Kostas Kokossis was born in Athens-Greece (1951). After completing his studies, he joined the Foreign Service (1976-2012). He was posted to Turkey, Belgium, Cyprus, USA, Ethiopia, Albania and the Czech Republic.
He is the author of the novels:
- “The Emergence of the West” (Alexandria,2004),
- “Diversion” (Iolkos, 2010)
- “Achilles’ Long Journey” (Alexandria, 2010) which was translated in Czech (“Achileas, Achil, nebo…nic”, edited by “Vydava- Telstvi Rula, 2011)
- “12 Short Poems for Faint-hearted Times” ( 2014, AΩ Editions)
- The Troupers (Andy’s Publishers, 2017)
In 2015, he was awarded the Spiros Vergos Prize for Freedom of Expression. The prize—a bronze statue by the renowned Czech artist Olbram Zoubek—honors the memory of Spiros Vergos—poet, diplomat, journalist—who resisted the dictatorship in Greece in 1967 and was forced to flee. Returning to Athens in 1974, he combined a diplomatic career with literature. His publications include three collections of poetry—Anonymies, Testimony of Death, and Roots in Time—and Meanwhile, a selection of essays. Spiros Vergos directed the Festival in 2005 and died in Prague in 2007.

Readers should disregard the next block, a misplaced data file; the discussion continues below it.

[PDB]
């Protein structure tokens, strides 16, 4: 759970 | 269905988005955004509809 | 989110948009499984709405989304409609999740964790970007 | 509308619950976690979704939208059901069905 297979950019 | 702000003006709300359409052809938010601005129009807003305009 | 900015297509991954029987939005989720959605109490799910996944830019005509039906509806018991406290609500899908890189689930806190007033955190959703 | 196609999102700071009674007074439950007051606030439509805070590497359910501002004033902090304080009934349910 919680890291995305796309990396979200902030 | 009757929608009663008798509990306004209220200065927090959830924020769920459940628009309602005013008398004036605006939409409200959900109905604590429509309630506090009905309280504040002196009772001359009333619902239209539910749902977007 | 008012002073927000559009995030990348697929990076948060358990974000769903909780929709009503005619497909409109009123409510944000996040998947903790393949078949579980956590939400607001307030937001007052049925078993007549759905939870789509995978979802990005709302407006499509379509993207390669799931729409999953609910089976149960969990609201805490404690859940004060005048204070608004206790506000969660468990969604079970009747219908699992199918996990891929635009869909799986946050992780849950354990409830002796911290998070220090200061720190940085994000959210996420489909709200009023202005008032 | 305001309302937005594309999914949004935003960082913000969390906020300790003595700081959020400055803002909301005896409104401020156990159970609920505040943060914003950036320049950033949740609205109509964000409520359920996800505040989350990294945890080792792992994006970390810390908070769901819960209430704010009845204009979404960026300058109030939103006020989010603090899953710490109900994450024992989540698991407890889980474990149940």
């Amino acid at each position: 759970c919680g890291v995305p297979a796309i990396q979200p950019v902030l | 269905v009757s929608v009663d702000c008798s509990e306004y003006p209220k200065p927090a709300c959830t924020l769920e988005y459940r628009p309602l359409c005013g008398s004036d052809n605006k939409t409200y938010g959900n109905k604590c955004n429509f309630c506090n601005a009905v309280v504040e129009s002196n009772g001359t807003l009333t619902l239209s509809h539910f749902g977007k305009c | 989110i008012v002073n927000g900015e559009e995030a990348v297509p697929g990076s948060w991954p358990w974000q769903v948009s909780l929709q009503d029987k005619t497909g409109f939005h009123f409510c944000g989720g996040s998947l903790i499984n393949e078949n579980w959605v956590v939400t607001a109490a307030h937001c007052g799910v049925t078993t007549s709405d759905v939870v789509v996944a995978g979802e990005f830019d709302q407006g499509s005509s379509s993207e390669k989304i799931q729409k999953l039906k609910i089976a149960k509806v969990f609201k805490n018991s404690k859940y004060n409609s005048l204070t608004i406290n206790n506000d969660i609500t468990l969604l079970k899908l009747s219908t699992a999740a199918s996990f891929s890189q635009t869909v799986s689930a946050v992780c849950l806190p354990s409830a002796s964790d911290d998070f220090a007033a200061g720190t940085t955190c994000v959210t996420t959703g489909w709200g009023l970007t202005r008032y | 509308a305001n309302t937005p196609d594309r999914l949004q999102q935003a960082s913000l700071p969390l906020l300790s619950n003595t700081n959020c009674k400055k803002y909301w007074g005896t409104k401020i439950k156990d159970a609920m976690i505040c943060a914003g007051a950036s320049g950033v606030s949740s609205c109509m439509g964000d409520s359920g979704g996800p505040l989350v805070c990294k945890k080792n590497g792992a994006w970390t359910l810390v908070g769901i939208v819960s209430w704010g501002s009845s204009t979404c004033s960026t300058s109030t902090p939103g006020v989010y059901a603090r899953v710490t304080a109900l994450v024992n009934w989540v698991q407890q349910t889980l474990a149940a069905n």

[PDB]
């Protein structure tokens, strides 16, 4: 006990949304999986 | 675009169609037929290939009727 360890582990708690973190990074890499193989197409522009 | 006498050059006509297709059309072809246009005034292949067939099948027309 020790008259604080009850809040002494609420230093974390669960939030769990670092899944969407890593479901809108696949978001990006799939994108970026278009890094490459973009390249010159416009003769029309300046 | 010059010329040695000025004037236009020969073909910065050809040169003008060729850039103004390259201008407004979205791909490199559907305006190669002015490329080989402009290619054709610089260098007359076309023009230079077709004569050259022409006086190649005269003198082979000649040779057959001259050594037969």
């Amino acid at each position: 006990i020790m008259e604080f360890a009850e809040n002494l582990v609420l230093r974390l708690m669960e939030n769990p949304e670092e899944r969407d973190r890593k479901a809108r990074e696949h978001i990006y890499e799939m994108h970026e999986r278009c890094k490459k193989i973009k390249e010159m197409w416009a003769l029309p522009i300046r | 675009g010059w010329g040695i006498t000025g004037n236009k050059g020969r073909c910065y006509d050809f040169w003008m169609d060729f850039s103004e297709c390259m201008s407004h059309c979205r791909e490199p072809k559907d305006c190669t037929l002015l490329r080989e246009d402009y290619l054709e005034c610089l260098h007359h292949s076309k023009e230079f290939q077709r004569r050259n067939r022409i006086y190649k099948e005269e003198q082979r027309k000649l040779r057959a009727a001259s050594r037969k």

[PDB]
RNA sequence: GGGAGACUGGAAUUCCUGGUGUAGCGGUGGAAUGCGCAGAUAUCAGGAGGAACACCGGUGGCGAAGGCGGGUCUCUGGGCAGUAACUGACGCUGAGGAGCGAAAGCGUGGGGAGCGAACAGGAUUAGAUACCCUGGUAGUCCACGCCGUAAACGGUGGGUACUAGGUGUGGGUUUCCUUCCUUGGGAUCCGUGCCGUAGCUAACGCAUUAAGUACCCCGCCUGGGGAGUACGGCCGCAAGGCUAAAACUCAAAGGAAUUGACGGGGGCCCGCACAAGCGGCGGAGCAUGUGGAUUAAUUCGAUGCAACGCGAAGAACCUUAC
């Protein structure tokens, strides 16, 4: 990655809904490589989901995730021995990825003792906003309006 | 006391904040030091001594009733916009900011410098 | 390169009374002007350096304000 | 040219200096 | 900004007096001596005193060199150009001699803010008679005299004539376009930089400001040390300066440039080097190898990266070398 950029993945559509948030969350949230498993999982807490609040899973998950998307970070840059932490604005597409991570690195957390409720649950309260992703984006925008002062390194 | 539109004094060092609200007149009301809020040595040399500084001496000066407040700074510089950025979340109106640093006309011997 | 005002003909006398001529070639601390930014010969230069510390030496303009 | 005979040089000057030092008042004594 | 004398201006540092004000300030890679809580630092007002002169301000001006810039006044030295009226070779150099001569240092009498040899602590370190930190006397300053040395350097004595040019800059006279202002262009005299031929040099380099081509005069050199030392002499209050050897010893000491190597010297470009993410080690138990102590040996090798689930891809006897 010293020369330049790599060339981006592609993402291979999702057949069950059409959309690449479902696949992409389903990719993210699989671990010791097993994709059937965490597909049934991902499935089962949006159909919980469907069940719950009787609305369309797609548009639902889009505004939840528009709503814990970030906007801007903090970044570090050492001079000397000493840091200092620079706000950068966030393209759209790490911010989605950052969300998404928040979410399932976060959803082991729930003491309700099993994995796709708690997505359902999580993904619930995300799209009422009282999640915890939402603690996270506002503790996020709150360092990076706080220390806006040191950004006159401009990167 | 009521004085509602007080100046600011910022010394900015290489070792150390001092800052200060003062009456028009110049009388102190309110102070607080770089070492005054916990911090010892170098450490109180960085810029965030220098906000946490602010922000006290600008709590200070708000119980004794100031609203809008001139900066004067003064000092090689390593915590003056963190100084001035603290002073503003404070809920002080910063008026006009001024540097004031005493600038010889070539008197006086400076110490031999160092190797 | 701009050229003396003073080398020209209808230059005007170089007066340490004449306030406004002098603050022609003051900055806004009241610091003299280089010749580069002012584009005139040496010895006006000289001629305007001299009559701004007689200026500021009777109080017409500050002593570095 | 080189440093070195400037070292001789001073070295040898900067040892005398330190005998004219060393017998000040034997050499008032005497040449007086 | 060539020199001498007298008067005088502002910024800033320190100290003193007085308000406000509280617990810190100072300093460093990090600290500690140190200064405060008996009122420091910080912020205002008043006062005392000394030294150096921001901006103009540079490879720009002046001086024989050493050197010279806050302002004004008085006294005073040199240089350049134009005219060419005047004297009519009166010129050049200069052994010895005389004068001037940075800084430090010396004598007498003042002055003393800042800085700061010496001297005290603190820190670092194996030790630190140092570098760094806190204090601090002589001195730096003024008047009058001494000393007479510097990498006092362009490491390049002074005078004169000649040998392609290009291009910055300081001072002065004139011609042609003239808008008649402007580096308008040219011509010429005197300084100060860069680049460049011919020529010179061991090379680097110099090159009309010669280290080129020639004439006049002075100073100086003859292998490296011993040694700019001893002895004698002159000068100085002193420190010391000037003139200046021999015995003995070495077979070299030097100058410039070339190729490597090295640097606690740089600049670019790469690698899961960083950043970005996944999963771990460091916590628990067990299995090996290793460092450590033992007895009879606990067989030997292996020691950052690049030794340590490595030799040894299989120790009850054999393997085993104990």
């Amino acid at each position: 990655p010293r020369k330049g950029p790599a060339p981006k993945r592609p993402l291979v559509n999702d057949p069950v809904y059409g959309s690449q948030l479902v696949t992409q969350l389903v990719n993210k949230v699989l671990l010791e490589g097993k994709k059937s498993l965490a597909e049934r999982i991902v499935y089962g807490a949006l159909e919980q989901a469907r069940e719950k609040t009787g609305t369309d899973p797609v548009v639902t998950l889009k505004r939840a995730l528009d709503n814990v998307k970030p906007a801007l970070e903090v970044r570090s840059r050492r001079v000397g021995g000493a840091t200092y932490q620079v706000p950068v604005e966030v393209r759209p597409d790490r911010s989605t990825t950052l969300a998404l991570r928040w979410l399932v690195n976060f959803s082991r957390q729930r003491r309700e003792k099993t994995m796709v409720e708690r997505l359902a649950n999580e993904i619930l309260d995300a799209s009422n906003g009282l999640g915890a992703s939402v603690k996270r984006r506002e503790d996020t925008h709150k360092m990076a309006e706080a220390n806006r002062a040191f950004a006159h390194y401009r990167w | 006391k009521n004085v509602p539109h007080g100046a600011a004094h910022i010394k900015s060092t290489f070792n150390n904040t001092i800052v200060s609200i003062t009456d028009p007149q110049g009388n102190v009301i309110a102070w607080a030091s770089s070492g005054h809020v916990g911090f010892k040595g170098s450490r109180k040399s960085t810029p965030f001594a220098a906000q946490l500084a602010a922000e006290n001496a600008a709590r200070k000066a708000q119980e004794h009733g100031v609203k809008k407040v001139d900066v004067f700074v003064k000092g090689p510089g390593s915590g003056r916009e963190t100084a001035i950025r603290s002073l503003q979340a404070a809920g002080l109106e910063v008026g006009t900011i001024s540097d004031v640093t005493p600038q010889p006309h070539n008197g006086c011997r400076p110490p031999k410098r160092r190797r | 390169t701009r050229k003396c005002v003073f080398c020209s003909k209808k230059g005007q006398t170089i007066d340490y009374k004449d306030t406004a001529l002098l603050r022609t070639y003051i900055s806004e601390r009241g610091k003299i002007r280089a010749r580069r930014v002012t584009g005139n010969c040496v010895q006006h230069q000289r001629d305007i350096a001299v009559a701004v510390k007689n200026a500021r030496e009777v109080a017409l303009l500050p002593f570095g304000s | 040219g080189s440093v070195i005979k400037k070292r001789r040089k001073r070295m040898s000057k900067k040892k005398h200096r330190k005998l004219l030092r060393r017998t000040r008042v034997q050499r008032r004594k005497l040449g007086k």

Constantine Kokossis receives the prize for his profound commitment to intellectual, political and social freedom. Constantine Kokossis’ energies go well beyond the political and literary sphere—his devotion to the Athens Community Polyclinic and Pharmacy plays an integral part in the rise of solidarity clinics throughout Greece. In addition, Mr. Kokossis attends to the immediate medical needs of the daily influx of refugees arriving in Athens. His selflessness is an act of freedom.
Previous winners of the Prize include Natalia Gorbanevskaya, Adonis, Peter Matthiessen, Saadi Yousef, Juan Goytisolo, and Günter Grass.